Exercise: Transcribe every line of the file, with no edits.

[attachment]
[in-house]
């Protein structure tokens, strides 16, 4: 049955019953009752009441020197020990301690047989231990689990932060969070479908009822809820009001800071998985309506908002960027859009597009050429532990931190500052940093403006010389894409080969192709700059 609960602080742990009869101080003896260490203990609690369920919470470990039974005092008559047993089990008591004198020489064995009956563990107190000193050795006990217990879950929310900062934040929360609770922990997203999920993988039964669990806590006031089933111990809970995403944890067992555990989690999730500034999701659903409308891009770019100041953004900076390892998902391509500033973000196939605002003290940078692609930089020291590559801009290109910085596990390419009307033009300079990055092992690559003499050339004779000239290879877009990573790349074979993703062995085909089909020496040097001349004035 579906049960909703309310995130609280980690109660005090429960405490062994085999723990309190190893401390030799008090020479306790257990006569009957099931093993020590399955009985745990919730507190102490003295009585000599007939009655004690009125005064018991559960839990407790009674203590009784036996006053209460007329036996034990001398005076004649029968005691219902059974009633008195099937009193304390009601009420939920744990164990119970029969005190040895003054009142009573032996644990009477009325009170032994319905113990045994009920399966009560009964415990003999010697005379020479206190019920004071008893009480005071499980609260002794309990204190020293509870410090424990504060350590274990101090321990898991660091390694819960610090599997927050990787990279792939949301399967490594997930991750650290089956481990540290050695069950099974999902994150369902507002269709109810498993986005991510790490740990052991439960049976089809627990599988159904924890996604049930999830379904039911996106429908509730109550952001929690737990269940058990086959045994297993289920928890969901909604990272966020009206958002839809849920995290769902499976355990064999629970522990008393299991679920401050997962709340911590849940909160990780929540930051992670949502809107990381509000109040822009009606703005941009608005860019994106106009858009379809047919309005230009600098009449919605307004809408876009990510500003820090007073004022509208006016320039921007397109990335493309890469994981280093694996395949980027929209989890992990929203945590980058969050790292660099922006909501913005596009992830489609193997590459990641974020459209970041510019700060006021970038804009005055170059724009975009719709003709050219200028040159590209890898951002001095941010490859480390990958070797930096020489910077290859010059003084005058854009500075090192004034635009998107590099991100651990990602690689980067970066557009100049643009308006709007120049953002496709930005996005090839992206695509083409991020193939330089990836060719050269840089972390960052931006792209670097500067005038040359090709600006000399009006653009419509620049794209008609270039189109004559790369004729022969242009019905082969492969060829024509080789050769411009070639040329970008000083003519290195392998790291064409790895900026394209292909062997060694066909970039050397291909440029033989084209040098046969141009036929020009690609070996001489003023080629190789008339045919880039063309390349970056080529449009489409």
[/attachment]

[in-house]
């Protein structure tokens, strides 16, 4: 049955019953009752009441020197020990301690047989231990689990932060969070479908009822809820009001800071998985309506908002960027859009597009050429532990931190500052940093403006010389894409080969192709700059 609960602080742990009869101080003896260490203990609690369920919470470990039974005092008559047993089990008591004198020489064995009956563990107190000193050795006990217990879950929310900062934040929360609770922990997203999920993988039964669990806590006031089933111990809970995403944890067992555990989690999730500034999701659903409308891009770019100041953004900076390892998902391509500033973000196939605002003290940078692609930089020291590559801009290109910085596990390419009307033009300079990055092992690559003499050339004779000239290879877009990573790349074979993703062995085909089909020496040097001349004035 579906049960909703309310995130609280980690109660005090429960405490062994085999723990309190190893401390030799008090020479306790257990006569009957099931093993020590399955009985745990919730507190102490003295009585000599007939009655004690009125005064018991559960839990407790009674203590009784036996006053209460007329036996034990001398005076004649029968005691219902059974009633008195099937009193304390009601009420939920744990164990119970029969005190040895003054009142009573032996644990009477009325009170032994319905113990045994009920399966009560009964415990003999010697005379020479206190019920004071008893009480005071499980609260002794309990204190020293509870410090424990504060350590274990101090321990898991660091390694819960610090599997927050990787990279792939949301399967490594997930991750650290089956481990540290050695069950099974999902994150369902507002269709109810498993986005991510790490740990052991439960049976089809627990599988159904924890996604049930999830379904039911996106429908509730109550952001929690737990269940058990086959045994297993289920928890969901909604990272966020009206958002839809849920995290769902499976355990064999629970522990008393299991679920401050997962709340911590849940909160990780929540930051992670949502809107990381509000109040822009009606703005941009608005860019994106106009858009379809047919309005230009600098009449919605307004809408876009990510500003820090007073004022509208006016320039921007397109990335493309890469994981280093694996395949980027929209989890992990929203945590980058969050790292660099922006909501913005596009992830489609193997590459990641974020459209970041510019700060006021970038804009005055170059724009975009719709003709050219200028040159590209890898951002001095941010490859480390990958070797930096020489910077290859010059003084005058854009500075090192004034635009998107590099991100651990990602690689980067970066557009100049643009308006709007120049953002496709930005996005090839992206695509083409991020193939330089990836060719050269840089972390960052931006792209670097500067005038040359090709600006000399009006653009419509620049794209008609270039189109004559790369004729022969242009019905082969492969060829024509080789050769411009070639040329970008000083003519290195392998790291064409790895900026394209292909062997060694066909970039050397291909440029033989084209040098046969141009036929020009690609070996001489003023080629190789008339045919880039063309390349970056080529449009489409």